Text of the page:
In this odd sports season, I saw one of my favorite headlines last week.
It’s not a particularly odd headline. In fact, it’s one you see all the time.
The only thing is, the concept behind the headline is dead wrong.
NBA Playoffs: Jimmy Butler’s hot hand leads Miami to game-1 upset over Milwaukee
Statistically speaking, there is no such thing as “a hot hand.” It’s a bias people bring with them as they watch games.
But this isn’t just a sports story. It can give you an edge in your investing, too.
Louis Navellier, editor of Accelerated Profits, has written several essays on biases that hurt investing returns, and the NBA playoffs reminded me of one of my favorites – recency bias.
Here is what Louis wrote to explain the concept.
Imagine watching an NBA basketball game, and Lebron James is having a terrific game. He has just made six shots in a row. The game is close, and Lebron is clearly lining up to take another jump shot.
What are the odds that he is going to make that shot?
In basketball, players and coaches will often talk about the “hot hand.” This refers to the phenomenon that someone who has made several baskets in a row has a greater chance of making the next one.
But that’s a fallacy. The odds that Lebron James or any other player will make his next shot remains the same, regardless of how many baskets they have made previously.
The belief in the “hot hand” is a well-studied example of Recency Bias.
Louis explained that in investing, folks are more likely to invest in stocks with momentum. If a stock has been going up for months, folks naturally believe it will continue in that direction.
The same goes for stocks going down. Folks are reluctant to put money in stocks that have experienced recent downturns because they believe the downward trend will continue.
***Volatile markets throw investors for a loop
This last week saw markets tumble.
September is historically the worst month for stock performance. And so far, September is living up to its reputation in 2020. Below is a chart of the S&P in the month as of Friday morning.
As I write, the market is showing signs of a slight rebound.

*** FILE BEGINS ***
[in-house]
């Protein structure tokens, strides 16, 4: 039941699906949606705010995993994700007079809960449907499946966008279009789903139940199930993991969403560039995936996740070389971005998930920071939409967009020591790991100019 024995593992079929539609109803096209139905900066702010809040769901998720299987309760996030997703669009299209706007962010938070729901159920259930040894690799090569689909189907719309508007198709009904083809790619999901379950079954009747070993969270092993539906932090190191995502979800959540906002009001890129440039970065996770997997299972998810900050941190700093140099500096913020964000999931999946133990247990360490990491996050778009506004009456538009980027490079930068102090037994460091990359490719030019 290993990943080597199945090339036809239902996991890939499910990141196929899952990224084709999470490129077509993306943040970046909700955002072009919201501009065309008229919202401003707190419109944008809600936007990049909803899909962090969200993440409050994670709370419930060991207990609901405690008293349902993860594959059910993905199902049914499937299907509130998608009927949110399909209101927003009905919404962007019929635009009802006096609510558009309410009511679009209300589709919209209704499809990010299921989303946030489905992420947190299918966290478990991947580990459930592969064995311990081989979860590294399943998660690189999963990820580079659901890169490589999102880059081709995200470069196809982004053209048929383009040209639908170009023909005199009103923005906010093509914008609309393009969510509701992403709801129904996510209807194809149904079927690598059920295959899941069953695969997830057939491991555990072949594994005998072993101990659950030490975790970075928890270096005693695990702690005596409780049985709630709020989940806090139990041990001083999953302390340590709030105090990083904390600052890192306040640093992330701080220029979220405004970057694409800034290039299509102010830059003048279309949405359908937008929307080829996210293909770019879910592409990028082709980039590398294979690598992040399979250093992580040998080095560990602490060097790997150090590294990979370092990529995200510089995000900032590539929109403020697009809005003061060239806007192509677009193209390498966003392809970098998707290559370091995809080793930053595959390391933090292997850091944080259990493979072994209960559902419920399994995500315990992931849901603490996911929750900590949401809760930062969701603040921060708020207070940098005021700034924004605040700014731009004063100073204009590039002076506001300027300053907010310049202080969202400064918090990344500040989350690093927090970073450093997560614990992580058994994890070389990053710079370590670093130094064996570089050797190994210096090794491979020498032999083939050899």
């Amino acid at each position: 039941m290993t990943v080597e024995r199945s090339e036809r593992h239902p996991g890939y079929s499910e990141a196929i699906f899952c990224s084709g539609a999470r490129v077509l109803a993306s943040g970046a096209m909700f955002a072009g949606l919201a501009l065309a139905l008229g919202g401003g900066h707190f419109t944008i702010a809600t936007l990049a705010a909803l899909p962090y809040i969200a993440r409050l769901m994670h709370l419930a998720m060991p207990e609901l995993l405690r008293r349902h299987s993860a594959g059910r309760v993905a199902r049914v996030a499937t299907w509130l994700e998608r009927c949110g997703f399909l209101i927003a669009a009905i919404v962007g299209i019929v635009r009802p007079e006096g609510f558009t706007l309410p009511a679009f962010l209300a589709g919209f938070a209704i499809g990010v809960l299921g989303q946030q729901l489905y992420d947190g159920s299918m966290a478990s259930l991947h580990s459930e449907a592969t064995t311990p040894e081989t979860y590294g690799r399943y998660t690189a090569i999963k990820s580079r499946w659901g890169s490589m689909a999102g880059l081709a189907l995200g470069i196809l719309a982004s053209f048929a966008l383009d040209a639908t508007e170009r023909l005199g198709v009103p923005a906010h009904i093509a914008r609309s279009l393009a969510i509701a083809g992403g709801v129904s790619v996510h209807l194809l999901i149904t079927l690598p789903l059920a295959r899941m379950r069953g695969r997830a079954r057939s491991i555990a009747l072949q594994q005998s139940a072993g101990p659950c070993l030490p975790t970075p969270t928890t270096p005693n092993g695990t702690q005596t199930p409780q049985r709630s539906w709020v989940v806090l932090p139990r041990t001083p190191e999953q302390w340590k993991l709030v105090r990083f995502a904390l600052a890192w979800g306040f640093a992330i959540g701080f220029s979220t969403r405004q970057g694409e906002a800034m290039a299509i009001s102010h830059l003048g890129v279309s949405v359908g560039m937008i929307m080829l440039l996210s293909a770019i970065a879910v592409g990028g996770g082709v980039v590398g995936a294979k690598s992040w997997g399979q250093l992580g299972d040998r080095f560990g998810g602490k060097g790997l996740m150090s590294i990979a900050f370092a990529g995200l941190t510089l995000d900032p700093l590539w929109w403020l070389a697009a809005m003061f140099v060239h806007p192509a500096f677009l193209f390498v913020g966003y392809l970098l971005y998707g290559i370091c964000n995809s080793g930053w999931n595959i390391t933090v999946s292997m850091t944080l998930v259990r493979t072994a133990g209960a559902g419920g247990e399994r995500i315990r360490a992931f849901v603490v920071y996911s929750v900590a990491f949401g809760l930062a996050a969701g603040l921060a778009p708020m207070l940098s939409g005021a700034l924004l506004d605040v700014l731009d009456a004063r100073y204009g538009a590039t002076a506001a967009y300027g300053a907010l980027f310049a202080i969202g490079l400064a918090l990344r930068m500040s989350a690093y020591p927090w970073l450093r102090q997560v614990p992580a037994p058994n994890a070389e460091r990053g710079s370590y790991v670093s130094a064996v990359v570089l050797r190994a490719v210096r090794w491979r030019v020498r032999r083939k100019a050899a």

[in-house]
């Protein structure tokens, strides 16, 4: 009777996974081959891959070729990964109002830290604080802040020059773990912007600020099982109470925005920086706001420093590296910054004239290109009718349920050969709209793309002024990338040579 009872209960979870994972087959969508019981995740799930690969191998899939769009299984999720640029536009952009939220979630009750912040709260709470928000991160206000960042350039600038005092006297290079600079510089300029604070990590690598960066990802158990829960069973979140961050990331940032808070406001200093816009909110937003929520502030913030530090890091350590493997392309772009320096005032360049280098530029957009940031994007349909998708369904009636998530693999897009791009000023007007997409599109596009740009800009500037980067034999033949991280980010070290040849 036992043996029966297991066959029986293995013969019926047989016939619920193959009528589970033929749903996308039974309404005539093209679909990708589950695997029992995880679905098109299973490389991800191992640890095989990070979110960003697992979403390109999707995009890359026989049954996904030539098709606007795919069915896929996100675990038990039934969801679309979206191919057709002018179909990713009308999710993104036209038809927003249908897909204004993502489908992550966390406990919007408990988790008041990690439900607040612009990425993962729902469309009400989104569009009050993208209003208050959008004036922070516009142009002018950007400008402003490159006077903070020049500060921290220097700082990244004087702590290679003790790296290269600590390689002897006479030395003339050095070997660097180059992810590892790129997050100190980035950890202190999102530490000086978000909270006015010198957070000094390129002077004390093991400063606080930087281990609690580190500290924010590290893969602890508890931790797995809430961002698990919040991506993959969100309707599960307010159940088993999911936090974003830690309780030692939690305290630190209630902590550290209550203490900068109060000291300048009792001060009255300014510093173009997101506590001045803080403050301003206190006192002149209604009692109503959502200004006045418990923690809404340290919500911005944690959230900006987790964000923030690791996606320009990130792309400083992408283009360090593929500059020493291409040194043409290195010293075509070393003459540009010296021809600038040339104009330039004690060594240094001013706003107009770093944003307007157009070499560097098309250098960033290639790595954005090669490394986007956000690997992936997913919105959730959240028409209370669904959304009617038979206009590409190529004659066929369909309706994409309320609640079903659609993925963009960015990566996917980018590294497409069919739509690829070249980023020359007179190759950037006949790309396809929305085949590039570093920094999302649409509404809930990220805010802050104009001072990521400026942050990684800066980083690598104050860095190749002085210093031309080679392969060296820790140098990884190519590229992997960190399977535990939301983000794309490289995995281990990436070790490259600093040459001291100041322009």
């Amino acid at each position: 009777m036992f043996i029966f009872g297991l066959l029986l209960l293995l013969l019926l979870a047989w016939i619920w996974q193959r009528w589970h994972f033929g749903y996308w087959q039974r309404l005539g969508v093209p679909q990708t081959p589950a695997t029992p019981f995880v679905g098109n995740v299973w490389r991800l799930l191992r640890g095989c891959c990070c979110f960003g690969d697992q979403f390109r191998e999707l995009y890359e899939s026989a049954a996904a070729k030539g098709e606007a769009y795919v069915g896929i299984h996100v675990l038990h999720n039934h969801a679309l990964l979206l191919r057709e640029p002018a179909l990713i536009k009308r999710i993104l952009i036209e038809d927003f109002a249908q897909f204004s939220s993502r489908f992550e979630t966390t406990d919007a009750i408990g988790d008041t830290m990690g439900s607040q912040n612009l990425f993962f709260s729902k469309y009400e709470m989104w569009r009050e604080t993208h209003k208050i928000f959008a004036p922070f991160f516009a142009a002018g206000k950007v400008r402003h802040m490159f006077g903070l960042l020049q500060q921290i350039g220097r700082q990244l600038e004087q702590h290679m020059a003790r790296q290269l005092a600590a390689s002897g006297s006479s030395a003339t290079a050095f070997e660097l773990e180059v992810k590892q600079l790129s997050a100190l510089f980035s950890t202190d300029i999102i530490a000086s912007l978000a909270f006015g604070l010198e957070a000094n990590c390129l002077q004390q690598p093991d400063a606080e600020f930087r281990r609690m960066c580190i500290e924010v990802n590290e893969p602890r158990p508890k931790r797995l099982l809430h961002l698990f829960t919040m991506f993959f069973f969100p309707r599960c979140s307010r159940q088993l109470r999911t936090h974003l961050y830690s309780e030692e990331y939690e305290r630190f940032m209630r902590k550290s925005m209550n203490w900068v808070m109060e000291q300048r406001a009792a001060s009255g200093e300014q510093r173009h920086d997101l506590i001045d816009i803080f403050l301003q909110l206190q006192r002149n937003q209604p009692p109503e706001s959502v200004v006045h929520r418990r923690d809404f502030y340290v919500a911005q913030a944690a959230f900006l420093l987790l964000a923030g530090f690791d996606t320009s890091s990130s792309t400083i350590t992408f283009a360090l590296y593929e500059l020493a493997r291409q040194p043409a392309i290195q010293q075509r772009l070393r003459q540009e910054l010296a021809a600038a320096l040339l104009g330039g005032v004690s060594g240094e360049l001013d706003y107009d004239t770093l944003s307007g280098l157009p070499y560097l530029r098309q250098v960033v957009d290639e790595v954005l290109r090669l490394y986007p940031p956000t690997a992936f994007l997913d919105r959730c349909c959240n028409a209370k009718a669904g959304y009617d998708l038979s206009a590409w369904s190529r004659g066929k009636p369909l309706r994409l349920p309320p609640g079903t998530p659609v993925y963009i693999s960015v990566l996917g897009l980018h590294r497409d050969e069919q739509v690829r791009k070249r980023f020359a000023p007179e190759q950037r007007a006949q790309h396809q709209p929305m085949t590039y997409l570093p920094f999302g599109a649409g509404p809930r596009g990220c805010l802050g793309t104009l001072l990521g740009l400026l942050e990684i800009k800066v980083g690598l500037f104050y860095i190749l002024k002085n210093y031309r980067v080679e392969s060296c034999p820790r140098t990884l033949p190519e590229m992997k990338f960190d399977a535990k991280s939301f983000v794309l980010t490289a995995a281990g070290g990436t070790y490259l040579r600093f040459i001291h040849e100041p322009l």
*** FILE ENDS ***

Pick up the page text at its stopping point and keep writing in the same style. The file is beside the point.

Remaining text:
A moment like this is when recency bias can hurt investors.
***After the run up we’ve had since the market lows, a dip like this looks like a top
I can understand why folks might feel nervous about this market. There are still a lot of unknowns out there.
We could see another COVID spike in the fall.
The election could be chaotic.
Protests continue around the country.
The entire west coast is practically on fire.
That’s just what we have to look forward to in the next two months!
But making stock decisions based on what’s happened recently is not productive. It’s not a numbers-based approach.
Louis is a numbers guy … he always has been. He has a proprietary stock grading system that takes all the human biases out of investing. Here is how he explains how it helps him avoid so many of the common mistake investors make.
Instead of eyeballing a stock chart and seeing how it has performed lately, my system runs the numbers using thousands and thousands of points of data (fundamental as well as momentum indicators). It finds the very best names and sends me an alert that a stock is about to skyrocket. Because the alert is developed using only data, I don’t have to worry about falling victim to Recency Bias.
***Louis recently reinforced this concept by selling a stock that has been a big winner for his Accelerated Profits subscribers
Louis recommended buying Atlassian Corporation plc (TEAM) in August 2018. A look at that chart shows how his subscribers profited in the two years he held the stock.
If you were just a momentum investor, you’d be hard pressed to justify selling that stock. But Louis’ number-based approach told him it was time to sell.
Here is what he wrote to his subscribers.
As a global software company, Atlassian Corporation Plc (TEAM) focuses on providing tools and resources that promote teamwork and collaboration. So, during the global pandemic, TEAM’s products were in strong demand. During the most recent quarter, the company added 3,046 new customers, bringing its total customer base to 174,097.
For the company’s fourth quarter in fiscal year 2020, TEAM achieved earnings of $63 million, or $0.25 per share, and revenue of $430.5 million. That represented 29% annual revenue growth and 23% annual earnings growth. The consensus estimate called for earnings of $0.21 per share and revenue of $410.7 million, so TEAM posted a 19% earnings surprise and a 4.8% revenue surprise.
However, for the company’s first quarter in fiscal year 2021, analysts are forecasting an earnings decline and have lowered earnings forecasts over the past month. As a result, buying pressure is also starting to dry up. Let’s take this as our cue to exit.
TEAM has rallied about 18% in the past two weeks, which is giving us a nice window to sell our shares into strength. If you bought TEAM when we added it to the Ultimate Growth Trades Buy List in early August 2018, you’ll sell the stock for about a 161% gain. Sell TEAM.
No emotion in that analysis. No worries about missing out on additional gains for a stock that has produced 161% gains in Accelerated Profits.
Just analysis that says it’s time to sell.
The market’s volatility will most likely continue through the end of the month, and September will keep its reputation for being a lousy month for stocks.
But to make money in the markets in the long run, you need to keep your biases in check. If you find yourself wanting to buy or sell based solely on market news, you need to check your recency bias.
Regardless of market trends, Louis’ numbers-based approach will continue to identify the fundamentally superior stocks that will thrive in any market conditions.
Enjoy your weekend,
Luis A Hernandez
Editor in Chief, InvestorPlace